jecxgo solves this by not expanding the lines within the macro but instead doing so in a separate step afterwards, and Matt Boehm solves it by moving the lines into a separate buffer for processing. These are both neat tricks!

However, here's an alternative solution which does not require any edits before recording the macro or after running it.

Instead it uses a different trick: it relies on the format of the data to ensure it always edits the correct line within the range, even though each individual invocation of the macro causes the lines to move around.

Recording the macro

Starting from anywhere in the buffer, type:


You now have a macro in your "q register that you can apply to ranges of lines:

  • @q will run the macro on a single line,
  • :%norm @q will run the macro on every line in the file,
  • Making a visual mode selection and then typing :norm @q (which Vim will expand to '<,'>norm @q) will run the macro on the lines in the visual selection.
  • 3,5norm @q will run the macro on lines 3 through 5.

A copy/pastable version

If you just want to try the macro out and don't want to have to type it in, here's a version you can copy/paste into the command line or your .vimrc:

let @q = "qqO\<Esc>/^\\w\<CR>``dd``i% \<Esc>f#i\<CR>% \<Esc>f\\i\<CR>\<Esc>o\<Esc>q"

How it works

Let's break it down:

  • qq First we start recording.

  • OEsc We're going to make sure we're on the correct line by searching forwards. In order to ensure that we're not already on the correct line, we move the cursor upwards from the correct starting point. In order to ensure this works when the the cursor is on the first line in the file, we do so by adding a line, rather than by simply moving the cursor upwards.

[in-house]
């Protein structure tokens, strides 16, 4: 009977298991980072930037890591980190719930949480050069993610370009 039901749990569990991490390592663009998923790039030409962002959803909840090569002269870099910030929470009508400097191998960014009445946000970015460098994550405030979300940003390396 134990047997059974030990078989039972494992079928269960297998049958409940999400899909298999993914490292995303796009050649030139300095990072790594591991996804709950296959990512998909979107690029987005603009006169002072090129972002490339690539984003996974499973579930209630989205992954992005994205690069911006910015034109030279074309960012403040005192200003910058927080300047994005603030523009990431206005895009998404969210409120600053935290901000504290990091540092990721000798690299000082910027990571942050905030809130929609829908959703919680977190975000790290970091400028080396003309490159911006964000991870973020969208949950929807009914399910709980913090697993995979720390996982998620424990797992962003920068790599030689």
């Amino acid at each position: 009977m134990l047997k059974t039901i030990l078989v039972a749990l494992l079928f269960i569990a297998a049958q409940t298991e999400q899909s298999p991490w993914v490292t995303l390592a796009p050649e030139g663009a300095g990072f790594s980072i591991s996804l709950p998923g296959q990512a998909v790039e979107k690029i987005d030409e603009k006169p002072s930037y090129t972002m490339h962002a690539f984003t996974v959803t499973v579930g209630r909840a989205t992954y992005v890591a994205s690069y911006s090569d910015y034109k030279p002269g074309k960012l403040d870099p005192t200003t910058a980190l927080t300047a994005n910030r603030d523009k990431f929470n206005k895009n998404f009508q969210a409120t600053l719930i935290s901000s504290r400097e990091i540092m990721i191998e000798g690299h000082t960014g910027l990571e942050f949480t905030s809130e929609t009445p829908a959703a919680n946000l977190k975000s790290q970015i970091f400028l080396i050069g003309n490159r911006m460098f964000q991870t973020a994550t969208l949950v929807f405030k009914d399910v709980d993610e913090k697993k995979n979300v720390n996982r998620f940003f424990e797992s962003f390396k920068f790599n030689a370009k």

• /^\wEnter Now we search forwards to find the correct starting point for our edits. The search we use looks for a line that starts with a letter or a number. We know that this will skip past any previously processed lines, because they all begin with either % or \, (or are entirely blank).

  • ``dd`` Then we delete the line we just added. (I feel like a simple u should work here too, but it doesn't, and I don't have time to figure out why right now.)

  • i%SpaceEscf#iEnter%SpaceEscf\iEnterEscoEsc Now we are in the right place so we can make our edits. (For simplicity, I'm using a fairly naive set of edits here, as this is unrelated to the real point of this answer, viz. the steps above. If trailing whitespace is an issue for you, sub in the edit commands in Matt Boehm's answer here.)

  • q End the recording.